I believe not too long from now, we would be thinking about it, like, holy shit, people are creating the kind of things that would've taken a studio. One person would be able to do that kind of thing; I very truly believe that.

Marc Petit:

It's a good segue into the other vector of democratization, which is generative AI, and Luma launched Imagine 3D, which is basically text to 3D.

So, two questions, how does this relate to NeRFs, if any relationship, is there a shared core technology right there? And my other question would be, what's the ultimate potential, how far can we take that text to 3D technology?

Amit Jain:

I feel like text-to-3D or text-to-image is the least imaginative and least interesting use case for generative technology.

I think this is the one we have working right now because we have a lot of image-text pairs on the internet, so you have to, in ML, the data you have is kind of your limiting factor.

Imagine 3D. We are doing a lot of work when it comes to generative modeling, generative technologies, especially when it comes to 3D.

The goal here is not just to, okay, you type something, and you get something random out of it. I believe that's actually a really poor workflow. Most artists, most people who have... Okay, if you're not just experimenting or toying with it or playing with it, which is fine; actually, a lot of technologies are really good for playing with, and that's how they start, and that's how it should start. You just try to play with it and have fun with it, and that's fantastic.

But when you're talking about someone who is an artist or a game developer or they're making something for product shots, whatever have you, 3D is widely used today, right? Again, and I believe it can actually go much further, but anyway. When someone has this, they have something in mind they want to accomplish, they want to look, they want certain kind of object, they want certain kind of appearance, whatever have you.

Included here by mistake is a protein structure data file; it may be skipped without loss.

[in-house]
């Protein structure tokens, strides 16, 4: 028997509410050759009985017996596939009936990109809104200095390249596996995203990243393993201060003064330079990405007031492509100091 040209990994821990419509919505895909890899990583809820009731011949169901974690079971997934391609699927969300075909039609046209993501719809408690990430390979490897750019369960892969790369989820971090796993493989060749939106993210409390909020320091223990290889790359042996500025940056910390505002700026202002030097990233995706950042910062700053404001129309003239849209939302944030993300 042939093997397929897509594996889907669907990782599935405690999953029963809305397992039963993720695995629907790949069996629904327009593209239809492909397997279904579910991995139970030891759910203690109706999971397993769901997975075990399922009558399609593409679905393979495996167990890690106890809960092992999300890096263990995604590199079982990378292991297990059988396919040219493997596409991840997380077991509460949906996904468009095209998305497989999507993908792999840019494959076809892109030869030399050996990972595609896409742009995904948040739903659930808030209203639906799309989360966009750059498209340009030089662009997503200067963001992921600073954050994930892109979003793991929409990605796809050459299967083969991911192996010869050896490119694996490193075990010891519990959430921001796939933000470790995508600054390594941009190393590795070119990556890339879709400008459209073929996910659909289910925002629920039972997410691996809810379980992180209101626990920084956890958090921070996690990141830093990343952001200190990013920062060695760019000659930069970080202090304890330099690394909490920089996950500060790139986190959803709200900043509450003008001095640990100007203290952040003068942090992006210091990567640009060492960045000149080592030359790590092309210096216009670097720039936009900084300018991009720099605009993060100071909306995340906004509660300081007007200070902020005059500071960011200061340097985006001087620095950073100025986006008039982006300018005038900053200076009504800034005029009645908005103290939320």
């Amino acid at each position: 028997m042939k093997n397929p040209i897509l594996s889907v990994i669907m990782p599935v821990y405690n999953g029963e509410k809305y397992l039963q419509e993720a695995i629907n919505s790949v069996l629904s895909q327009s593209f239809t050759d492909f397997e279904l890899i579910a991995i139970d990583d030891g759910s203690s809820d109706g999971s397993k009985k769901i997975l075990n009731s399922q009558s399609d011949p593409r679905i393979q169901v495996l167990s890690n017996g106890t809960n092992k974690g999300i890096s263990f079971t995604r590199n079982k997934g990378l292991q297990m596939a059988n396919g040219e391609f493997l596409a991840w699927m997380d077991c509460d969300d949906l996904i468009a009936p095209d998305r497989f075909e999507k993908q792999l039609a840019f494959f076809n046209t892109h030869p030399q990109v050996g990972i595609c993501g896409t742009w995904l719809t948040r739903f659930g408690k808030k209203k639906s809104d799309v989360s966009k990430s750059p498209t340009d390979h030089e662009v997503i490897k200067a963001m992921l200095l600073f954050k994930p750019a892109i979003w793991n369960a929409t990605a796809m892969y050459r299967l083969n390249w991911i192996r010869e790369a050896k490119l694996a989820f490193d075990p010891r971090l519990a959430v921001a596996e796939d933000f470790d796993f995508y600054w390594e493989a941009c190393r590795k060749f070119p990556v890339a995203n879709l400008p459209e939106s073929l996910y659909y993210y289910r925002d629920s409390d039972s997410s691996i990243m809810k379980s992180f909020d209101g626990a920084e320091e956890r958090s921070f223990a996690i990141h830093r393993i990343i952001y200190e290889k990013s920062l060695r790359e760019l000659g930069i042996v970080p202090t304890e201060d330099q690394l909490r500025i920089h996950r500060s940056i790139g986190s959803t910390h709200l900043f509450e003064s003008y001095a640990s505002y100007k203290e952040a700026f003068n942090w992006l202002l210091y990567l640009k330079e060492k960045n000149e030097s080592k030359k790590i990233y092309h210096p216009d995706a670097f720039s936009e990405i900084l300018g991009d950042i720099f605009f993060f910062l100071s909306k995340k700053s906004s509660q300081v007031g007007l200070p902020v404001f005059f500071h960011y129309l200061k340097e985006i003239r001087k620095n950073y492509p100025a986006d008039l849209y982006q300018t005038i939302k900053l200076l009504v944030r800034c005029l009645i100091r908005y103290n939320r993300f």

Traditional tools are entirely procedural, and it's upon you to actually get there from a blank canvas or something that you started with, a template, or whatever have you.

With generative modeling, what is really fun is it lets you imagine a billion variants of it, and you can choose, "Oh, this probably, that's right." But that gets tiring very quickly, and so you see this new era of ControlNet and other tools, where you want to give people some level of control of, "Okay, I have this thing, it's almost there," let's say on the spectrum zero to one, it's almost 0.7% or 0.7 there or 70% there, but I want it to be a little bit this, I want it to be a little bit that. How do you express, "I want it to be a little bit this, I want a little bit that?" That's what needs to get built.

Currently, ControlNet and stuff look advanced, but it's also very primitive still. You're saying, "Oh, I'm going to draw something and try to see if it can get close to it." I think that artistic work, the tools that we need to build, I think is the most fun part of generative AI. Because see, I was saying early on, NeRF has the potential or ML graphics have the potential of allowing people the liberty to not have to think about meshes, to not have to think about materials.

That only is possible if you're able to build these kinds of tools regeneratively. Declarative tools are what we call them within our team.

The example I gave you of Dreams, their founders have this notion called sensitive tools. I think they're the same things. Declarative tools are, they don't make you tell it how to do it, they make you tell it what to do, and they accomplish it.

Now, what should not be so coarse, where you say a Llama riding a capybara. I don't know what that would look like, but I want this to be brighter, and then you should be able to express it in as much precision as you want. Those are the tools that we need, and I think with generative modeling especially, the pieces are starting to get there where you could build those kinds of tools.